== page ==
Indie films tend not to focus on Christmas. It’s an ephemeral time of year that often pigeonholes films into only being watchable at that time of year: films that feel wrong to watch in summer, much more suiting a cosy winter day. Tangerine is an odd outlier in that sub-genre: a Christmas film that doesn’t feel festive at all, but instead uses the setting as a background for its surrealist humour and engaging characters. It’s an indie treat that can be enjoyed any time of year.

The film follows two trans sex workers in downtown Los Angeles: Sin-Dee (an exuberant Kitana Kiki Rodriguez) and Alexandra (Mya Taylor) as they go about a hectic Christmas Eve. Sin-Dee is fresh out of a 28-day prison stint, only to discover that her pimp-cum-boyfriend Chester (James Ransone) has cheated on her with a mysterious woman whose name begins with a D. What ensues in the spritely 90-minute runtime is a mad dash to discover the adulterer and get some semblance of revenge, with a simultaneous subplot following the personal life of Alexandra’s beloved client Razmik (Karren Karagulian).

What’s most arresting about Tangerine is its visual design and guerrilla style of filmmaking. Both Rodriguez and Taylor made their film debuts in Tangerine, imbuing the film with a realness that makes it feel almost documentary-style at times. Dialogue feels incredibly off-the-cuff and raw, and the performances are so visceral that it truly feels like a slice of LA life. It reminded me of my wide-eyed awe in playing Grand Theft Auto V for the first time, while also capturing a raw sense of sun-drenched 2015 nostalgia that cinema rarely taps into.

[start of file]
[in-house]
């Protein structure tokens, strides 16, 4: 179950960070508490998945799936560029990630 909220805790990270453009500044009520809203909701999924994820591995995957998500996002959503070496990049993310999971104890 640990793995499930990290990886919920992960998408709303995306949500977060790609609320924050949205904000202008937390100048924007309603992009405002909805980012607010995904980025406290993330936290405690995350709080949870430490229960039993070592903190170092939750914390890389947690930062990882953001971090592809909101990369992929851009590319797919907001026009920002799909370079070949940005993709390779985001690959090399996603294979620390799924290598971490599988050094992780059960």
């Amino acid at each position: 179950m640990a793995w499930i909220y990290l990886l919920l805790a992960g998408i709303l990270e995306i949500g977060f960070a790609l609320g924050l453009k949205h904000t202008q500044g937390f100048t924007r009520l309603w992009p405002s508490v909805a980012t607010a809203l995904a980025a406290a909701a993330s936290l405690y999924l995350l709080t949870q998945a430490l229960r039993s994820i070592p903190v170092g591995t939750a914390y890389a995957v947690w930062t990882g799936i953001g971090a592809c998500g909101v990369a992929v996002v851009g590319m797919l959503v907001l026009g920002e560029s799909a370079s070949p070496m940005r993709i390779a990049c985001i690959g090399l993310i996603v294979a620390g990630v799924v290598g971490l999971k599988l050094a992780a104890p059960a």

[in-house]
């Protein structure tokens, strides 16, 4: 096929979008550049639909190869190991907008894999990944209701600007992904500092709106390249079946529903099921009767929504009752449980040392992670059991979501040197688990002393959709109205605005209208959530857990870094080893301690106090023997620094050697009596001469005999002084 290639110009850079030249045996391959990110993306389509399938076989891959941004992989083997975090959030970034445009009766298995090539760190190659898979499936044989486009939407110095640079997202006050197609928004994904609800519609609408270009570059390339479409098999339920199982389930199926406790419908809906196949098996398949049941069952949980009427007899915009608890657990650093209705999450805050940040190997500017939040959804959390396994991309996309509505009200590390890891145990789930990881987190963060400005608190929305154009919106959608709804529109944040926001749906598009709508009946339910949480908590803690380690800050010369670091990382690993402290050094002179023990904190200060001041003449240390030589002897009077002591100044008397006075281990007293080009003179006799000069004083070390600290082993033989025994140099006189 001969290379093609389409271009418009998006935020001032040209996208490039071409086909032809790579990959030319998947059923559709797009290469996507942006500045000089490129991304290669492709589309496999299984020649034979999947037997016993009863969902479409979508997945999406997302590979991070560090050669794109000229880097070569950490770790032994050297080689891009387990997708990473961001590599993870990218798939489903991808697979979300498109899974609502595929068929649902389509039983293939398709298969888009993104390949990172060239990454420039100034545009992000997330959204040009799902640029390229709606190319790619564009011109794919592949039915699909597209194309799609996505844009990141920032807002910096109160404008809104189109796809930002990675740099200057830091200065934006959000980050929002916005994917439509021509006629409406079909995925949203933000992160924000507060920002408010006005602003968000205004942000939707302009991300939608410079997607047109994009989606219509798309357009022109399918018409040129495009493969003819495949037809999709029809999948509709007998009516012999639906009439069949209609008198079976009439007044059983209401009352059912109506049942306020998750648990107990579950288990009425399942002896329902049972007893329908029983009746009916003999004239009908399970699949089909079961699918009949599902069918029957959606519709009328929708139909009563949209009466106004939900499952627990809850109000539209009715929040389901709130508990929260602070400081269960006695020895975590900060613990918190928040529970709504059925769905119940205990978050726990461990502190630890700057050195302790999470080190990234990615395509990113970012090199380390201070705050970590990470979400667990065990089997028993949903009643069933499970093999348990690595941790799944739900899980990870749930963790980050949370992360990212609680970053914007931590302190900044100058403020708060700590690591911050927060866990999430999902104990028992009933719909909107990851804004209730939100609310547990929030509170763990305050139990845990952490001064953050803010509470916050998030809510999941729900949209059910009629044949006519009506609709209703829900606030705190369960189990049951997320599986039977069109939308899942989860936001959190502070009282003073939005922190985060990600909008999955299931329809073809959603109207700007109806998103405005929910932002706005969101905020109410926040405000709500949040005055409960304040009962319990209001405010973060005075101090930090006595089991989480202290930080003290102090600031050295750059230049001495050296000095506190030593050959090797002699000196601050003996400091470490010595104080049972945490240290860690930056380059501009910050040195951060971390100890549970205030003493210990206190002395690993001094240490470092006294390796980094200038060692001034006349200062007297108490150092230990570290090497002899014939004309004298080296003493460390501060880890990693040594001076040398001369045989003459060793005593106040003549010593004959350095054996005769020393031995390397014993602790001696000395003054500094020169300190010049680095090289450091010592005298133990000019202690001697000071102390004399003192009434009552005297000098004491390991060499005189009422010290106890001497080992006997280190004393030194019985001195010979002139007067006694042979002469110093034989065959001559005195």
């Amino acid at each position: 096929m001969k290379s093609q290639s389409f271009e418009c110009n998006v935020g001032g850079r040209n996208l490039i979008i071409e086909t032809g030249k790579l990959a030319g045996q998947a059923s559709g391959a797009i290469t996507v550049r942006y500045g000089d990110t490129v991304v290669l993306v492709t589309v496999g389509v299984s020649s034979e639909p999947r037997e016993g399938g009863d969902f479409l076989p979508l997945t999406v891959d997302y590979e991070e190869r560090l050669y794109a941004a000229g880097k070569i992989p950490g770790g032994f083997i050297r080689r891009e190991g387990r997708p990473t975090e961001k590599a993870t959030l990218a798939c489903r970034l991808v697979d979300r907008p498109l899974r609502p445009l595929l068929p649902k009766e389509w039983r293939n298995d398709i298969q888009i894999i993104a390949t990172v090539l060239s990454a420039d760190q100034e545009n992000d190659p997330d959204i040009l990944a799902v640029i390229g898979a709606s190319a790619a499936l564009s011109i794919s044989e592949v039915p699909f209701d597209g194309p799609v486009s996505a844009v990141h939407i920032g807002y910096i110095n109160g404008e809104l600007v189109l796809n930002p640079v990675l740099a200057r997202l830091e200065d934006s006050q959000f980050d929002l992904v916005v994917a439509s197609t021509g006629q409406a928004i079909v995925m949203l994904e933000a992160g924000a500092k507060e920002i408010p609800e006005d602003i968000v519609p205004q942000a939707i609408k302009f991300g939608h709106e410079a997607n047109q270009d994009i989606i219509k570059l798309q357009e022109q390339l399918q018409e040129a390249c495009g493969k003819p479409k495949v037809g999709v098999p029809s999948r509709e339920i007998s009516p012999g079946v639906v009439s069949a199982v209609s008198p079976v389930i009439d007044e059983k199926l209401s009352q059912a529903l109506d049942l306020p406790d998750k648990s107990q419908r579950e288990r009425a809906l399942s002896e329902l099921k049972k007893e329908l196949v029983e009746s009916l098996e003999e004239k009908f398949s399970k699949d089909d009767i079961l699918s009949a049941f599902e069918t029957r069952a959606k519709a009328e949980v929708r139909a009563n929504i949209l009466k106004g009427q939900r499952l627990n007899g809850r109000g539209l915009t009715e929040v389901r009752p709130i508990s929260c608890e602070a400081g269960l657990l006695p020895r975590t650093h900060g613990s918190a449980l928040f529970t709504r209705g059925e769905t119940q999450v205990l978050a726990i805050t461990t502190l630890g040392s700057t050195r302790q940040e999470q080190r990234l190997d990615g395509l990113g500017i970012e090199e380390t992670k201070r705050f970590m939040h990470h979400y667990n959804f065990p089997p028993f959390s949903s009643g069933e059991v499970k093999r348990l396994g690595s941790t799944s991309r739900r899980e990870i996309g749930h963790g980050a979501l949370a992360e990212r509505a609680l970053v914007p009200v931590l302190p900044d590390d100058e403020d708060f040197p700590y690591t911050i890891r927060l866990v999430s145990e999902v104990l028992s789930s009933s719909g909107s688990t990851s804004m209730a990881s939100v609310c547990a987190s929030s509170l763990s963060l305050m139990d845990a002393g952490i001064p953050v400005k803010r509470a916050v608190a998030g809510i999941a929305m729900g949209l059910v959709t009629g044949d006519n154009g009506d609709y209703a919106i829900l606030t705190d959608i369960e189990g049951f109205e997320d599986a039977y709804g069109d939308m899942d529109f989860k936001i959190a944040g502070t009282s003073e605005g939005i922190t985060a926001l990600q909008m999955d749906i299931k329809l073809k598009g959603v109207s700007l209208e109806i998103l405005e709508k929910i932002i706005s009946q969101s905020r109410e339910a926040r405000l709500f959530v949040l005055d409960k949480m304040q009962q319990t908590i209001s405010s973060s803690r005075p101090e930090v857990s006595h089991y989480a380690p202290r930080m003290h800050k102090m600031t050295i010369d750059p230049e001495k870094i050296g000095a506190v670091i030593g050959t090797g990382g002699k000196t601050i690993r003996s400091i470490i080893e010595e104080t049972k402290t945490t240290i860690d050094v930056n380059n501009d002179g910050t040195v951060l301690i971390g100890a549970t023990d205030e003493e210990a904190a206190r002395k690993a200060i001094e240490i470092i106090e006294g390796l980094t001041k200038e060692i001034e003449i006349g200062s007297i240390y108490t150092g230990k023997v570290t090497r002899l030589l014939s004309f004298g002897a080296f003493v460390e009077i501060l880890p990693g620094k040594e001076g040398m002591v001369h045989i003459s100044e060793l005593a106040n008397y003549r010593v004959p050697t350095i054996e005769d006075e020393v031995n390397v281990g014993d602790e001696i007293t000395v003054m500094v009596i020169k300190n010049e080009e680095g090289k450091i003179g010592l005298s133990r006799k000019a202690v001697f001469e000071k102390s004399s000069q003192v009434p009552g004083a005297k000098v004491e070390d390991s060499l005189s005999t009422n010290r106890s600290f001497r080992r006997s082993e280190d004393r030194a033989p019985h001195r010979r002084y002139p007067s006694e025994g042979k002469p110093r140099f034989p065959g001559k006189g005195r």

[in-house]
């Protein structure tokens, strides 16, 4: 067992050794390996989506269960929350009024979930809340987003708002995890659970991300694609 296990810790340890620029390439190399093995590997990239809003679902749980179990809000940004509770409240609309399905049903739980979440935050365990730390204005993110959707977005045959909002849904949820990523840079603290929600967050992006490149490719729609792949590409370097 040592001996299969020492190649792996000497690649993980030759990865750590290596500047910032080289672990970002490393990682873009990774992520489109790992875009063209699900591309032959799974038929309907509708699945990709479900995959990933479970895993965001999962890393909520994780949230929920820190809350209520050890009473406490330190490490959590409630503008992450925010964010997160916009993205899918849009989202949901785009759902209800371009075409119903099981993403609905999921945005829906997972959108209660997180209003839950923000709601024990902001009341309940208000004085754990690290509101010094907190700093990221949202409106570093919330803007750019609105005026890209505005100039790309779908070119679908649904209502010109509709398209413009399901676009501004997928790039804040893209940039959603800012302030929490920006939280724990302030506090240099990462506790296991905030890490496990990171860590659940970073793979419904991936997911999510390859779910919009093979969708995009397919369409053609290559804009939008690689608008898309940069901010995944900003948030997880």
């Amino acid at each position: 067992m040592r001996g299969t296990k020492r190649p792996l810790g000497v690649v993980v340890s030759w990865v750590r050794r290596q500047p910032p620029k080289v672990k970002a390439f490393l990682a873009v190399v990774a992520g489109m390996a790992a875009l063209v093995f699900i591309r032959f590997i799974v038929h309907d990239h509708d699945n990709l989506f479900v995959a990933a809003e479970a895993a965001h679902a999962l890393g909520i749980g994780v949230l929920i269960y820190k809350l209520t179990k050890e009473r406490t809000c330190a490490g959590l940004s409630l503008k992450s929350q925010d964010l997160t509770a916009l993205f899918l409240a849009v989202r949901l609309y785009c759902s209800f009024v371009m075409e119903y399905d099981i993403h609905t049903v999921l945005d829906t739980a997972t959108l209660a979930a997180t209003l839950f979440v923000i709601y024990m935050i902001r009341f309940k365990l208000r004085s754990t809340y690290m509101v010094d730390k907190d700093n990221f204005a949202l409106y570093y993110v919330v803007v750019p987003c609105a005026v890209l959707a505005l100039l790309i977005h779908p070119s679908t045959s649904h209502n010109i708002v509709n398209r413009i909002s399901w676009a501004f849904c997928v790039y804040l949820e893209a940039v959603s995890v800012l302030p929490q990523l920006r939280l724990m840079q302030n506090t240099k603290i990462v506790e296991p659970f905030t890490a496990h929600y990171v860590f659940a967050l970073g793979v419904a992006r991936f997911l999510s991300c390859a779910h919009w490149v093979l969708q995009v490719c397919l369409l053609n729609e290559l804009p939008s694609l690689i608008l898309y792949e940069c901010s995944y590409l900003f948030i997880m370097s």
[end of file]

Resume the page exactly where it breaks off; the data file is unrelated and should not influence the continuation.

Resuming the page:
In many ways, Tangerine feels like a travelogue: following these women through one hectic winter’s day as they navigate the harsh reality of street-based sex work, from transphobia to casual misogyny and infidelity. The screenplay from director Sean Baker and Chris Bergoch never tries to foreground their suffering too much, aside from one especially tender moment towards the film’s end. It handles these topics gently and with care, making for one of the best representations of the trans experience on film.

On top of that, the characters are just so engaging and easy to gravitate towards. Alexandra is a standout as Sin-Dee’s best friend, also harbouring her own secrets that come to the fore in an explosive, character-driven finale. Yet it’s Razmik, an Armenian cab driver who frequently visits these girls, who also has one of the most bombastic and emotionally charged narratives in the entire film. Tangerine doesn’t throw all these characters in your face with wave upon wave of exposition: instead we meet them organically, get to know their lives, and end up inevitably drawing close to them as a result.

It all amounts to make Tangerine feel very special. Most films that take place across one frantic day tend to lose steam, but Tangerine bounces along so nicely, and I found myself utterly engrossed with the characters and the harsh realities they face. It’s less of a wryly funny comedy than a surrealist display of such extreme circumstances, but its upbeat tempo and loveable characters means it never gets especially dark. Tangerine is a Christmas film unlike any other, but I’ll be adding it to my annual December rotation from now on.


Tangerine is out now on Blu-Ray from Second Sight Films.